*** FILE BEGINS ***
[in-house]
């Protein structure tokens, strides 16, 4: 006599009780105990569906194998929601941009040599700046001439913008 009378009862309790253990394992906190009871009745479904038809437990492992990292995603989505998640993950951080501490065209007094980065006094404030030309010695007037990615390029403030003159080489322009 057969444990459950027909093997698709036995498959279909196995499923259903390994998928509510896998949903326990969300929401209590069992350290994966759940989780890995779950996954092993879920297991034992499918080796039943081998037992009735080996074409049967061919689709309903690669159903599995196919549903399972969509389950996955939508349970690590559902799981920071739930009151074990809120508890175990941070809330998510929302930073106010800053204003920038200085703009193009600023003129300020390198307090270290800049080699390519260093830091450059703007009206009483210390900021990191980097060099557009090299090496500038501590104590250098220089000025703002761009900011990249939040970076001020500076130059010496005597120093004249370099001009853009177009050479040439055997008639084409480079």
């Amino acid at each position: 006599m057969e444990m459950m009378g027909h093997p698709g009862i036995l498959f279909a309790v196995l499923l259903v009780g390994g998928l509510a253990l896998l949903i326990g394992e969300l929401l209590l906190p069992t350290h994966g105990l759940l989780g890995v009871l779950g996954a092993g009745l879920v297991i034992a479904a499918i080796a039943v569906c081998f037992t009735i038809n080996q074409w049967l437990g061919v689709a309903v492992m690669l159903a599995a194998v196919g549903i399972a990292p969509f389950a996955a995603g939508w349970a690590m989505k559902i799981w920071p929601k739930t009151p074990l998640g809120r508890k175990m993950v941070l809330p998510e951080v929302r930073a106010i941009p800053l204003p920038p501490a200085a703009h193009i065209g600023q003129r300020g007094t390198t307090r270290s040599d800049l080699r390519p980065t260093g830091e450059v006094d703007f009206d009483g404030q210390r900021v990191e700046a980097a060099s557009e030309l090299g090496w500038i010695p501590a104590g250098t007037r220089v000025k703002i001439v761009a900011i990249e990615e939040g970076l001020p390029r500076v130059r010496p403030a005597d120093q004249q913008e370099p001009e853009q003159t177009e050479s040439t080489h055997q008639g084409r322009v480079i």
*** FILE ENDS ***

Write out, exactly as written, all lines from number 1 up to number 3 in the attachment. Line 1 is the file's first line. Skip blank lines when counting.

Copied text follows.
[in-house]
């Protein structure tokens, strides 16, 4: 006599009780105990569906194998929601941009040599700046001439913008 009378009862309790253990394992906190009871009745479904038809437990492992990292995603989505998640993950951080501490065209007094980065006094404030030309010695007037990615390029403030003159080489322009 057969444990459950027909093997698709036995498959279909196995499923259903390994998928509510896998949903326990969300929401209590069992350290994966759940989780890995779950996954092993879920297991034992499918080796039943081998037992009735080996074409049967061919689709309903690669159903599995196919549903399972969509389950996955939508349970690590559902799981920071739930009151074990809120508890175990941070809330998510929302930073106010800053204003920038200085703009193009600023003129300020390198307090270290800049080699390519260093830091450059703007009206009483210390900021990191980097060099557009090299090496500038501590104590250098220089000025703002761009900011990249939040970076001020500076130059010496005597120093004249370099001009853009177009050479040439055997008639084409480079």
């Amino acid at each position: 006599m057969e444990m459950m009378g027909h093997p698709g009862i036995l498959f279909a309790v196995l499923l259903v009780g390994g998928l509510a253990l896998l949903i326990g394992e969300l929401l209590l906190p069992t350290h994966g105990l759940l989780g890995v009871l779950g996954a092993g009745l879920v297991i034992a479904a499918i080796a039943v569906c081998f037992t009735i038809n080996q074409w049967l437990g061919v689709a309903v492992m690669l159903a599995a194998v196919g549903i399972a990292p969509f389950a996955a995603g939508w349970a690590m989505k559902i799981w920071p929601k739930t009151p074990l998640g809120r508890k175990m993950v941070l809330p998510e951080v929302r930073a106010i941009p800053l204003p920038p501490a200085a703009h193009i065209g600023q003129r300020g007094t390198t307090r270290s040599d800049l080699r390519p980065t260093g830091e450059v006094d703007f009206d009483g404030q210390r900021v990191e700046a980097a060099s557009e030309l090299g090496w500038i010695p501590a104590g250098t007037r220089v000025k703002i001439v761009a900011i990249e990615e939040g970076l001020p390029r500076v130059r010496p403030a005597d120093q004249q913008e370099p001009e853009q003159t177009e050479s040439t080489h055997q008639g084409r322009v480079i």